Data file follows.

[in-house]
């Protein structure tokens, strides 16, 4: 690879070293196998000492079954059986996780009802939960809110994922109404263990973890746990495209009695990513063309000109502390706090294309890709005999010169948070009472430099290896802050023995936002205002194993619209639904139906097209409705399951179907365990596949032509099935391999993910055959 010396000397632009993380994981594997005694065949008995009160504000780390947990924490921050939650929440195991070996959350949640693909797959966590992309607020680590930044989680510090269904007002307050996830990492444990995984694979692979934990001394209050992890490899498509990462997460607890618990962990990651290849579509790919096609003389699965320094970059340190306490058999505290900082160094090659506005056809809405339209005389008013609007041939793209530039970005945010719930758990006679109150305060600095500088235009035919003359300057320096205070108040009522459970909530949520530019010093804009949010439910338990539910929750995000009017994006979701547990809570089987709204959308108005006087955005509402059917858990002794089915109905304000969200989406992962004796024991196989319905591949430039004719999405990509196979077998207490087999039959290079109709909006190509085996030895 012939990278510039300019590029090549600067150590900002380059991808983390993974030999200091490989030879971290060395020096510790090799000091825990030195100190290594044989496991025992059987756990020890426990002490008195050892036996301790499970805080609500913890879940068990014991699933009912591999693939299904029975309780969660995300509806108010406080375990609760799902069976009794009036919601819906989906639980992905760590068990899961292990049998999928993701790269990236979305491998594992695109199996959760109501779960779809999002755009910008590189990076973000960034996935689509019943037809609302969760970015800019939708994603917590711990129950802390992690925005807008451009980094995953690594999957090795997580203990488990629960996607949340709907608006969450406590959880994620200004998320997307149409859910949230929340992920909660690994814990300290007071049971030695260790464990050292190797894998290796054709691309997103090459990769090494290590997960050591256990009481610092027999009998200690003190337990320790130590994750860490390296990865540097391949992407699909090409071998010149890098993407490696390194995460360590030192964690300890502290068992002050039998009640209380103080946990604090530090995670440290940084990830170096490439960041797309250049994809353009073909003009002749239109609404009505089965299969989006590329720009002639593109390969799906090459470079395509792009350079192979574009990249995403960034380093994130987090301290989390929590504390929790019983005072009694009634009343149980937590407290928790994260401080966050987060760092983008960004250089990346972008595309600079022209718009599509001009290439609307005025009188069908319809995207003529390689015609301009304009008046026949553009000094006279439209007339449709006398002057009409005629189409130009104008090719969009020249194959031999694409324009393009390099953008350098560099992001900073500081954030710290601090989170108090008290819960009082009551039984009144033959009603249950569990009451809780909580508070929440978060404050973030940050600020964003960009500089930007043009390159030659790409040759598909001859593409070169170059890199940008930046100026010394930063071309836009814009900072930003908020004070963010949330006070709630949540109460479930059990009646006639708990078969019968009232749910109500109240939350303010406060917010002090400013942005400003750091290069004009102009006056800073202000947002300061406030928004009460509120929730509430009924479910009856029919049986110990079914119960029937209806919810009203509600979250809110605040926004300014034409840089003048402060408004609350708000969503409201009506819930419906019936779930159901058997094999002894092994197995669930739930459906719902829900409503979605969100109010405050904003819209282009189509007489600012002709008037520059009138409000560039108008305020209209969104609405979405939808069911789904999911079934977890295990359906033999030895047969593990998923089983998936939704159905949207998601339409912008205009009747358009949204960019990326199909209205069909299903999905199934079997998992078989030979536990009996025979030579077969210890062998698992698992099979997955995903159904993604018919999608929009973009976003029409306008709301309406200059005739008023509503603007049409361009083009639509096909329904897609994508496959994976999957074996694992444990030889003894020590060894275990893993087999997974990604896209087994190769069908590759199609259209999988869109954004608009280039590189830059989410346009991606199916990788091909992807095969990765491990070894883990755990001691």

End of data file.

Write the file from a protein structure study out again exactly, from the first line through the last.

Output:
[in-house]
């Protein structure tokens, strides 16, 4: 690879070293196998000492079954059986996780009802939960809110994922109404263990973890746990495209009695990513063309000109502390706090294309890709005999010169948070009472430099290896802050023995936002205002194993619209639904139906097209409705399951179907365990596949032509099935391999993910055959 010396000397632009993380994981594997005694065949008995009160504000780390947990924490921050939650929440195991070996959350949640693909797959966590992309607020680590930044989680510090269904007002307050996830990492444990995984694979692979934990001394209050992890490899498509990462997460607890618990962990990651290849579509790919096609003389699965320094970059340190306490058999505290900082160094090659506005056809809405339209005389008013609007041939793209530039970005945010719930758990006679109150305060600095500088235009035919003359300057320096205070108040009522459970909530949520530019010093804009949010439910338990539910929750995000009017994006979701547990809570089987709204959308108005006087955005509402059917858990002794089915109905304000969200989406992962004796024991196989319905591949430039004719999405990509196979077998207490087999039959290079109709909006190509085996030895 012939990278510039300019590029090549600067150590900002380059991808983390993974030999200091490989030879971290060395020096510790090799000091825990030195100190290594044989496991025992059987756990020890426990002490008195050892036996301790499970805080609500913890879940068990014991699933009912591999693939299904029975309780969660995300509806108010406080375990609760799902069976009794009036919601819906989906639980992905760590068990899961292990049998999928993701790269990236979305491998594992695109199996959760109501779960779809999002755009910008590189990076973000960034996935689509019943037809609302969760970015800019939708994603917590711990129950802390992690925005807008451009980094995953690594999957090795997580203990488990629960996607949340709907608006969450406590959880994620200004998320997307149409859910949230929340992920909660690994814990300290007071049971030695260790464990050292190797894998290796054709691309997103090459990769090494290590997960050591256990009481610092027999009998200690003190337990320790130590994750860490390296990865540097391949992407699909090409071998010149890098993407490696390194995460360590030192964690300890502290068992002050039998009640209380103080946990604090530090995670440290940084990830170096490439960041797309250049994809353009073909003009002749239109609404009505089965299969989006590329720009002639593109390969799906090459470079395509792009350079192979574009990249995403960034380093994130987090301290989390929590504390929790019983005072009694009634009343149980937590407290928790994260401080966050987060760092983008960004250089990346972008595309600079022209718009599509001009290439609307005025009188069908319809995207003529390689015609301009304009008046026949553009000094006279439209007339449709006398002057009409005629189409130009104008090719969009020249194959031999694409324009393009390099953008350098560099992001900073500081954030710290601090989170108090008290819960009082009551039984009144033959009603249950569990009451809780909580508070929440978060404050973030940050600020964003960009500089930007043009390159030659790409040759598909001859593409070169170059890199940008930046100026010394930063071309836009814009900072930003908020004070963010949330006070709630949540109460479930059990009646006639708990078969019968009232749910109500109240939350303010406060917010002090400013942005400003750091290069004009102009006056800073202000947002300061406030928004009460509120929730509430009924479910009856029919049986110990079914119960029937209806919810009203509600979250809110605040926004300014034409840089003048402060408004609350708000969503409201009506819930419906019936779930159901058997094999002894092994197995669930739930459906719902829900409503979605969100109010405050904003819209282009189509007489600012002709008037520059009138409000560039108008305020209209969104609405979405939808069911789904999911079934977890295990359906033999030895047969593990998923089983998936939704159905949207998601339409912008205009009747358009949204960019990326199909209205069909299903999905199934079997998992078989030979536990009996025979030579077969210890062998698992698992099979997955995903159904993604018919999608929009973009976003029409306008709301309406200059005739008023509503603007049409361009083009639509096909329904897609994508496959994976999957074996694992444990030889003894020590060894275990893993087999997974990604896209087994190769069908590759199609259209999988869109954004608009280039590189830059989410346009991606199916990788091909992807095969990765491990070894883990755990001691």